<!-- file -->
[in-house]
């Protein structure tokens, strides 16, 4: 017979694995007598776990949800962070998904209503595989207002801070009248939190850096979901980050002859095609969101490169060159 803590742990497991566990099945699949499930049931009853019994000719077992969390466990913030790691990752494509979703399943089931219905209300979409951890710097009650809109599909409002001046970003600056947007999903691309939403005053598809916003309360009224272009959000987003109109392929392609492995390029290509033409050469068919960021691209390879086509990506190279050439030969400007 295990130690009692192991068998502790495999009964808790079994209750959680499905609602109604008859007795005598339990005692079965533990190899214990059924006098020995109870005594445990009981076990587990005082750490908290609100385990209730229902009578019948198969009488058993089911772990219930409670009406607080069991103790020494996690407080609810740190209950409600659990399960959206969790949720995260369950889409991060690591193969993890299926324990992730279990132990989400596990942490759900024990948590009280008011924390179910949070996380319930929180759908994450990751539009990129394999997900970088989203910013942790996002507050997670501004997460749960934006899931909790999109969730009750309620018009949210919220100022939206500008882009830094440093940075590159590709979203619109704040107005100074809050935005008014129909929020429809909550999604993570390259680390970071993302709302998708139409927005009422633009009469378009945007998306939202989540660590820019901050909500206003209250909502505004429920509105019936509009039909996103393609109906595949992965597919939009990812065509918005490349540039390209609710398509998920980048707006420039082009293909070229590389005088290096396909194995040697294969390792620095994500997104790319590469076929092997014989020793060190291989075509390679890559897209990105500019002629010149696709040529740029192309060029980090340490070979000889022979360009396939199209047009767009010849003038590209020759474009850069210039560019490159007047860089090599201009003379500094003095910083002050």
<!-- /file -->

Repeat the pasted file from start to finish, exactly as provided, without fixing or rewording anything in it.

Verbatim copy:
[in-house]
């Protein structure tokens, strides 16, 4: 017979694995007598776990949800962070998904209503595989207002801070009248939190850096979901980050002859095609969101490169060159 803590742990497991566990099945699949499930049931009853019994000719077992969390466990913030790691990752494509979703399943089931219905209300979409951890710097009650809109599909409002001046970003600056947007999903691309939403005053598809916003309360009224272009959000987003109109392929392609492995390029290509033409050469068919960021691209390879086509990506190279050439030969400007 295990130690009692192991068998502790495999009964808790079994209750959680499905609602109604008859007795005598339990005692079965533990190899214990059924006098020995109870005594445990009981076990587990005082750490908290609100385990209730229902009578019948198969009488058993089911772990219930409670009406607080069991103790020494996690407080609810740190209950409600659990399960959206969790949720995260369950889409991060690591193969993890299926324990992730279990132990989400596990942490759900024990948590009280008011924390179910949070996380319930929180759908994450990751539009990129394999997900970088989203910013942790996002507050997670501004997460749960934006899931909790999109969730009750309620018009949210919220100022939206500008882009830094440093940075590159590709979203619109704040107005100074809050935005008014129909929020429809909550999604993570390259680390970071993302709302998708139409927005009422633009009469378009945007998306939202989540660590820019901050909500206003209250909502505004429920509105019936509009039909996103393609109906595949992965597919939009990812065509918005490349540039390209609710398509998920980048707006420039082009293909070229590389005088290096396909194995040697294969390792620095994500997104790319590469076929092997014989020793060190291989075509390679890559897209990105500019002629010149696709040529740029192309060029980090340490070979000889022979360009396939199209047009767009010849003038590209020759474009850069210039560019490159007047860089090599201009003379500094003095910083002050």